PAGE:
We were recently analyzing a family of mobile banking Trojans called Trojan-Banker.AndroidOS.Asacub, and discovered that one of its C&C servers (used, in particular, by the earliest modification we know of, as well as by some of the more recent ones) at chugumshimusona[.]com is also used by CoreBot, a Windows spyware Trojan. This prompted us to do a more detailed analysis of the mobile banking Trojan.
The earliest versions of Asacub that we know of emerged in the first half of June 2015, with functionality that was closer to that of spyware Trojans than to banking malware. The early Asacub stole all incoming SMS messages regardless of who sent them, and uploaded them to a malicious server. The Trojan was capable of receiving and processing the following commands from the C&C:
get_history: upload browser history to a malicious server;
get_contacts: upload list of contacts to a malicious server;
get_listapp: upload a list of installed applications to a malicious server;
block_phone: turn off the phone’s screen;
send_sms: send an SMS with a specified text to a specified number.
New versions of Asacub emerged in the second half of July 2015. The malicious files that we are aware of used the logos of European banks in their interface, unlike the early versions of the Trojan, which used the logo of a major US bank.
There was also a dramatic rise in the number of commands that Asacub could execute:
get_sms: upload all SMSs to a malicious server;
del_sms: delete a specified SMS;
set_time: set a new time interval for contacting the C&C;
get_time: upload the time interval for contacting the C&C to the C&C server;
mute_vol: mute the phone;
start_alarm: enable phone mode in which the device processor continues to run when the screen goes blank;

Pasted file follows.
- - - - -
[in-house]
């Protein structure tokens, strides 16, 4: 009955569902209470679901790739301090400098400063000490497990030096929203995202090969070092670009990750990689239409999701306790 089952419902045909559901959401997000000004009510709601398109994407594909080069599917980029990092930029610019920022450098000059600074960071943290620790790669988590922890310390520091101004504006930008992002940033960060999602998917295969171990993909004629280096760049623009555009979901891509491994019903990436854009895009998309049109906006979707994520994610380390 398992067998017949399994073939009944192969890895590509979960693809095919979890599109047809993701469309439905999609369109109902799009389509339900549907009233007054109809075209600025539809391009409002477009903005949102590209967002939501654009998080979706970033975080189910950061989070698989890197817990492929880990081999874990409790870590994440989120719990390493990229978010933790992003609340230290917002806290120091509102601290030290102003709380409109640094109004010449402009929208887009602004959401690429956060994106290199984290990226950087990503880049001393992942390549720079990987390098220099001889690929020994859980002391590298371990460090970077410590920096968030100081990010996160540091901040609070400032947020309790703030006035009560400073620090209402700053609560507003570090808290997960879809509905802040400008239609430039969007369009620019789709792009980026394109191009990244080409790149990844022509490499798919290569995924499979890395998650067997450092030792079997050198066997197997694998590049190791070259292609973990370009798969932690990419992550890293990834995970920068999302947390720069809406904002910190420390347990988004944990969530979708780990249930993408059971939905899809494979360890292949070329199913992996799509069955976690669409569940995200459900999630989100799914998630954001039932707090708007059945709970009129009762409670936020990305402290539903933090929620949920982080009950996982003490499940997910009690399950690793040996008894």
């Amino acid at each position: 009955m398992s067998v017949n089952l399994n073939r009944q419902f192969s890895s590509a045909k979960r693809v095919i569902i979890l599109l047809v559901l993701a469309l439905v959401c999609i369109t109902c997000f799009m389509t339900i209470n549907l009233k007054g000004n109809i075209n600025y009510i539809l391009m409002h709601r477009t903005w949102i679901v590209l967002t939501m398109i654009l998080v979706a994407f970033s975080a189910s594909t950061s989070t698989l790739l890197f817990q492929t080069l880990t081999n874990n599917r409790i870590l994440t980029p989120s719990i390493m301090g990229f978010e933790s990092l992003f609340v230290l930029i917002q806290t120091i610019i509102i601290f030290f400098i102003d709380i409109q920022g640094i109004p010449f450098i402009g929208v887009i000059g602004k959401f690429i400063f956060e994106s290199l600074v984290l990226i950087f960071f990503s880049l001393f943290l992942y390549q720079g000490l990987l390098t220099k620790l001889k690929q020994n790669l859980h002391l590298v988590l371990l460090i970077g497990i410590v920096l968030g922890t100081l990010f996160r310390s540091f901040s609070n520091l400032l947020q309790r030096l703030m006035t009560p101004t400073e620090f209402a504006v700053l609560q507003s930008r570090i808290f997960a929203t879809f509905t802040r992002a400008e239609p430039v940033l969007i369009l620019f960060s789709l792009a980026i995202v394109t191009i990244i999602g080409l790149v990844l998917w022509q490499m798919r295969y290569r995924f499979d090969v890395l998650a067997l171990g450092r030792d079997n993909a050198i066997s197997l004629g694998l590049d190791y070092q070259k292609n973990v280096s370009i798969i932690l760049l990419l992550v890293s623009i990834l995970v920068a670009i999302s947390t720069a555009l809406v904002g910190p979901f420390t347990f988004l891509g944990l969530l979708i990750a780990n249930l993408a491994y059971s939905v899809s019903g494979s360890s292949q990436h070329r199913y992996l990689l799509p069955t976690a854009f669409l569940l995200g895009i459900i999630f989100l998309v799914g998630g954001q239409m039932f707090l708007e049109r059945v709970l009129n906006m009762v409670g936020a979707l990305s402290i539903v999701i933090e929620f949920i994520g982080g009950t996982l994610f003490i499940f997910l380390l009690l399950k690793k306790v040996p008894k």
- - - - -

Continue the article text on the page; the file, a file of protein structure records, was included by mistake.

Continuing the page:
stop_alarm: disable phone mode in which the device processor continues to run when the screen goes blank;
block_phone: turn off the phone’s screen;
rev_shell: remote command line that allows a cybercriminal to execute commands in the device’s command line;
intercept_start: enable interception of all incoming SMSs;
intercept_stop: disable interception of all incoming SMSs.
One command that was very unusual for this type of malware was rev_shell, or Reverse shell, a remote command line. After receiving this command, the Trojan connects a remote server to the console of the infected device, making it easy for cybercriminals to execute commands on the device, and see the output (results) of those commands. This functionality is typical of backdoors and very rarely found in banking malware – the latter aims to steal money from the victim’s bank account, not control the device.
The most recent versions of Asacub – detected in September 2015 or later – have functionality that is more focused on stealing banking information than earlier versions. While earlier versions only used a bank logo in an icon, in the more recent versions we found several phishing screens with bank logos.